PNG children longitudinal (Mugil) cohort. For the longitudinal study of PNG children, plasma samples were obtained at enrolment from a prospective treatment reinfection cohort of 206 children aged 5 to 14 years (median = 9.3) in Madang, PNG (17). For the purpose of this study, 200 children were tested on the basis of sample availability. Children were actively reviewed every 2 weeks for symptomatic illness and parasitemia and for passive case detection over a period of 6 months. A clinical episode of P. falciparum malaria was defined as a fever and P. falciparum parasitemia of >5000 parasites/μl.

Purification of IgG and IgM fractions

Pooled plasma from individuals from Sabah who had a recent malaria infection (n = 20) or from Australian residents supplied from Australian Red Cross blood bank (n = 15) were used for to generate IgG and IgM serum fractions. Antibodies were purified from pooled plasma via ammonium sulfate precipitation. Plasma was diluted to 20% in 0.9% NaCl (w/v), and saturated ammonium sulfate solution was added to a final concentration of 50% and incubated on ice for 30 min. Precipitate was pelleted at 10,000g and washed once with 50% ammonium sulfate solution before being resuspended in phosphate-buffered saline (PBS). Samples were dialyzed in PBS in dialysis tubing of 14-kDa molecular weight cutoff.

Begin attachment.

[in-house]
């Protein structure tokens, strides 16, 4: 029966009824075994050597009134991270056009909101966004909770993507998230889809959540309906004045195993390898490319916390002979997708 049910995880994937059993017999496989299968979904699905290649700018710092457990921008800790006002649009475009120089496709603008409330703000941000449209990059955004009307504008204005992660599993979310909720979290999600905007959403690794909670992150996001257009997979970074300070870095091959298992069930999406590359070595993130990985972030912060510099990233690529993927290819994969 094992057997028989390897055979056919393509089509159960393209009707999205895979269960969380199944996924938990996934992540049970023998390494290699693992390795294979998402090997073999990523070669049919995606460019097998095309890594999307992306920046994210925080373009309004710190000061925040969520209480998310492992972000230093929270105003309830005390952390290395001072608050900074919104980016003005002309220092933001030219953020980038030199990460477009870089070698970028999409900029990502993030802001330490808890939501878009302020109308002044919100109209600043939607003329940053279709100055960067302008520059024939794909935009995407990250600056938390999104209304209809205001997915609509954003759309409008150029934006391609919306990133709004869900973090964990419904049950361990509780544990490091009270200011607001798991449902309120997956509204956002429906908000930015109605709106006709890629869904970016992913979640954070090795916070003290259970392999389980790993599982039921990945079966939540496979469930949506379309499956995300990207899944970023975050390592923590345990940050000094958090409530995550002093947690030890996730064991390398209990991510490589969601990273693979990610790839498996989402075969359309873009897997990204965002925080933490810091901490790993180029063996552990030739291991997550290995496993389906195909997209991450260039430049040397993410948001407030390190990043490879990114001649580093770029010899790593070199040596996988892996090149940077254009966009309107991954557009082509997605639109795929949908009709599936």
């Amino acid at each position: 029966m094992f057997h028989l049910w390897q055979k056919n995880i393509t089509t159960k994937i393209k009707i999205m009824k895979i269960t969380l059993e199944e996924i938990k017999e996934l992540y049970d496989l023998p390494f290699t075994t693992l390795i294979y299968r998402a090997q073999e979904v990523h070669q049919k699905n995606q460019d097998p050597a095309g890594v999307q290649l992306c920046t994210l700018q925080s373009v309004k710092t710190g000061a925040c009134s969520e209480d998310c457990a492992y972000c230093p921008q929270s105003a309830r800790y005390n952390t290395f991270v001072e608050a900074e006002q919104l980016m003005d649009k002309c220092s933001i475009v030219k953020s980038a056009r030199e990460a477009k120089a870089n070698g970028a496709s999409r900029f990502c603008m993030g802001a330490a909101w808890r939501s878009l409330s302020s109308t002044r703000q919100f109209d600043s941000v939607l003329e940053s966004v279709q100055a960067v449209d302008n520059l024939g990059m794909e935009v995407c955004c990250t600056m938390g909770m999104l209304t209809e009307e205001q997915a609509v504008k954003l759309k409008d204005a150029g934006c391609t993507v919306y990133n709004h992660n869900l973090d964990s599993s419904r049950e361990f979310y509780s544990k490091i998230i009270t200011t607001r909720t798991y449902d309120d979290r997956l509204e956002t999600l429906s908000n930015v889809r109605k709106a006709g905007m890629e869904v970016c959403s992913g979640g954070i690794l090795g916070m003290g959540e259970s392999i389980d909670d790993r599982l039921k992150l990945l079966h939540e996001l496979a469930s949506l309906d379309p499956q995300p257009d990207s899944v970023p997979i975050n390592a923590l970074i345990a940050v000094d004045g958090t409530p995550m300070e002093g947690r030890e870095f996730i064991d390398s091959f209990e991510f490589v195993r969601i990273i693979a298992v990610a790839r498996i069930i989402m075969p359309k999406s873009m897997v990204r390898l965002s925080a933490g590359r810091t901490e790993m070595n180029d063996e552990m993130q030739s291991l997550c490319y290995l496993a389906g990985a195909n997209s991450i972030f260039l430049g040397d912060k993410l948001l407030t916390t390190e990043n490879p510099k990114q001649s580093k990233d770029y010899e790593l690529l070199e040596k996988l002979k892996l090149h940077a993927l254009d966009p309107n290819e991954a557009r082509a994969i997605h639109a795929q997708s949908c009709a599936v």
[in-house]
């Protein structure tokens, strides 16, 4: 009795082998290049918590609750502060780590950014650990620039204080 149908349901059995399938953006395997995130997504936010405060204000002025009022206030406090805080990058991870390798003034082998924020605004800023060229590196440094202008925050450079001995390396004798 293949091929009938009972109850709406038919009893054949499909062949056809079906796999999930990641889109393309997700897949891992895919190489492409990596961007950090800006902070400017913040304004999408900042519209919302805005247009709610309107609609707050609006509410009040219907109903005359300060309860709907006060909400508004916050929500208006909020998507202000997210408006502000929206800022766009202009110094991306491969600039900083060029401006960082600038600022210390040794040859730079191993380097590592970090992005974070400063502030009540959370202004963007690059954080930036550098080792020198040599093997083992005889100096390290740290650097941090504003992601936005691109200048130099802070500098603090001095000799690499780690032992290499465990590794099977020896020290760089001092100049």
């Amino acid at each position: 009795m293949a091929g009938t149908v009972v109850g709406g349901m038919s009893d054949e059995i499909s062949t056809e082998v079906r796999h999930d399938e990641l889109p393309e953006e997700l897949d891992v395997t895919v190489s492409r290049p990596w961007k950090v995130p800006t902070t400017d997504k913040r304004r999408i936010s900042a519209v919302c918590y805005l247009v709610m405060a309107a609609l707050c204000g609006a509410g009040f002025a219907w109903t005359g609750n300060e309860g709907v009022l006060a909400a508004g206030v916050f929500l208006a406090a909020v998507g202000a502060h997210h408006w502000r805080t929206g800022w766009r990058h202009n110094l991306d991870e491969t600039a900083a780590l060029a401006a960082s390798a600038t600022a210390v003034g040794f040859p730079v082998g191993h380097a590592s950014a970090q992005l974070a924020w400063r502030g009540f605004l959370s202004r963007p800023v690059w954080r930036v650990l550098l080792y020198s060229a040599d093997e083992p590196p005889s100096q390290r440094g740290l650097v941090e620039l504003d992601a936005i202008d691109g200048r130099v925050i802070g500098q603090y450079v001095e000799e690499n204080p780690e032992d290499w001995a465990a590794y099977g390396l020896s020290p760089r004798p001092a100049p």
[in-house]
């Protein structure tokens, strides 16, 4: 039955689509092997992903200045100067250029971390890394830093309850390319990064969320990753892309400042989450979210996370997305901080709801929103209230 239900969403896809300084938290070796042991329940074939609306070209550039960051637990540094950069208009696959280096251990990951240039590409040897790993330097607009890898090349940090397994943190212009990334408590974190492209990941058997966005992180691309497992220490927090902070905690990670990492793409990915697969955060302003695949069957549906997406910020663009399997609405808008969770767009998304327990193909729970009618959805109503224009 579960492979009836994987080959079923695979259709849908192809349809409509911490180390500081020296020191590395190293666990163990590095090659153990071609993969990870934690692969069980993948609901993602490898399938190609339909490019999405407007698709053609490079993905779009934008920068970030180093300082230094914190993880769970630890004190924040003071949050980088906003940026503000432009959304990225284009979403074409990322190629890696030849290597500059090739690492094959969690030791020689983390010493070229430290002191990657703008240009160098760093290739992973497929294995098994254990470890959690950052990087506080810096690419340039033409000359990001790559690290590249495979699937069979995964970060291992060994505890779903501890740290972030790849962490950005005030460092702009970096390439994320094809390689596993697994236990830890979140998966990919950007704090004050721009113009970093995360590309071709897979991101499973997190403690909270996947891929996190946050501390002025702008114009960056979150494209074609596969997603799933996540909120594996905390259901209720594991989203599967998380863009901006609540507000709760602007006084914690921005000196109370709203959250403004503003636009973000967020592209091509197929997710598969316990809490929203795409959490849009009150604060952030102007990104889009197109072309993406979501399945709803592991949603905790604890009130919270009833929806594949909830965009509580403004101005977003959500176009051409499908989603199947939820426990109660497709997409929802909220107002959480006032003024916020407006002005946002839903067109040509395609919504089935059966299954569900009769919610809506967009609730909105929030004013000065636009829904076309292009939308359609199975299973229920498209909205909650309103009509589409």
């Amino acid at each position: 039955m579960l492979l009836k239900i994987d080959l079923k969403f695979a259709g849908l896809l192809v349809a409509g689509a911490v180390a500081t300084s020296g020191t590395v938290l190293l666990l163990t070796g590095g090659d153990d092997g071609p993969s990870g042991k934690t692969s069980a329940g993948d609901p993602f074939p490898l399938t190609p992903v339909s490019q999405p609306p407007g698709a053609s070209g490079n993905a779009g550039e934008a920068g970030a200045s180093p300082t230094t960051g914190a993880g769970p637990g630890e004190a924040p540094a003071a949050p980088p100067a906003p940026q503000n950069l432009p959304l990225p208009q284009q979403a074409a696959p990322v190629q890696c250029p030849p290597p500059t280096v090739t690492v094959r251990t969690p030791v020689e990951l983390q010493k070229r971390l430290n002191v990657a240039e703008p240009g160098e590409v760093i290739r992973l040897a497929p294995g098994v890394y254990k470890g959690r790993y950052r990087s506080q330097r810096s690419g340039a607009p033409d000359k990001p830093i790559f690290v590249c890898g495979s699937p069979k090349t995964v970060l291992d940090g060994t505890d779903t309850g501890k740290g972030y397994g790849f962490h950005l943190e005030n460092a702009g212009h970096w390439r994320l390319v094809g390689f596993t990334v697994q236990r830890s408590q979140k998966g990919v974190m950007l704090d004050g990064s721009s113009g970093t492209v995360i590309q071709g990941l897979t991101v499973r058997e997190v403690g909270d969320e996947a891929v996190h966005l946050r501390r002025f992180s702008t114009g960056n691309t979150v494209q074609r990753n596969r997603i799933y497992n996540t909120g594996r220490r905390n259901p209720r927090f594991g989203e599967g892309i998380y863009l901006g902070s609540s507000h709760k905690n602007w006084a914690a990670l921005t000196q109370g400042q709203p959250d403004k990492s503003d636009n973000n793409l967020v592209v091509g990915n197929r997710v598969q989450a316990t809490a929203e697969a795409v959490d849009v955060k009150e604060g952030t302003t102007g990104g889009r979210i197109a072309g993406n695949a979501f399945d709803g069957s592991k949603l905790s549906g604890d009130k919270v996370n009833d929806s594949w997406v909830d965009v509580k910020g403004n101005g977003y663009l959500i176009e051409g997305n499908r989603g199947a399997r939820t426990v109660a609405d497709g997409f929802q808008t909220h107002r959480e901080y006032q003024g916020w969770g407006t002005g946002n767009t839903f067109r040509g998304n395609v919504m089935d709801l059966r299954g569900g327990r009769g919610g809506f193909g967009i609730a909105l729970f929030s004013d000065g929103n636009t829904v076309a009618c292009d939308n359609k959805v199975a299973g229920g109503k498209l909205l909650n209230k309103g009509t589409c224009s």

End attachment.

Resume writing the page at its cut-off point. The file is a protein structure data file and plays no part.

IgG and IgM fractions were separated by the 5-ml NAb Protein G Spin Column (Thermo Fisher Scientific) as per the manufacturer’s instructions. Ammonium sulfate–precipitated antibodies were incubated with columns for 10 min to bind IgG. Unbound supernatants, depleted of IgG but containing IgM, were collected; this IgG-depleted fraction is referred to as “IgM fraction” for clarity of reading. IgG was eluted from column with elution buffer and then dialyzed in PBS in dialysis tubing. To improve IgG depletion, IgM fraction was passed over the NAb Protein G Spin Column a second time before use in assays. To assess purity, fractions were run by SDS–polyacrylamide gel electrophoresis 4 to 20% polyacrylamide gel (Bio-Rad) in reducing sample buffer along with ChromPure IgM and IgG standards. Gels were visualized with Coomassie staining.

Quantification of IgG and IgM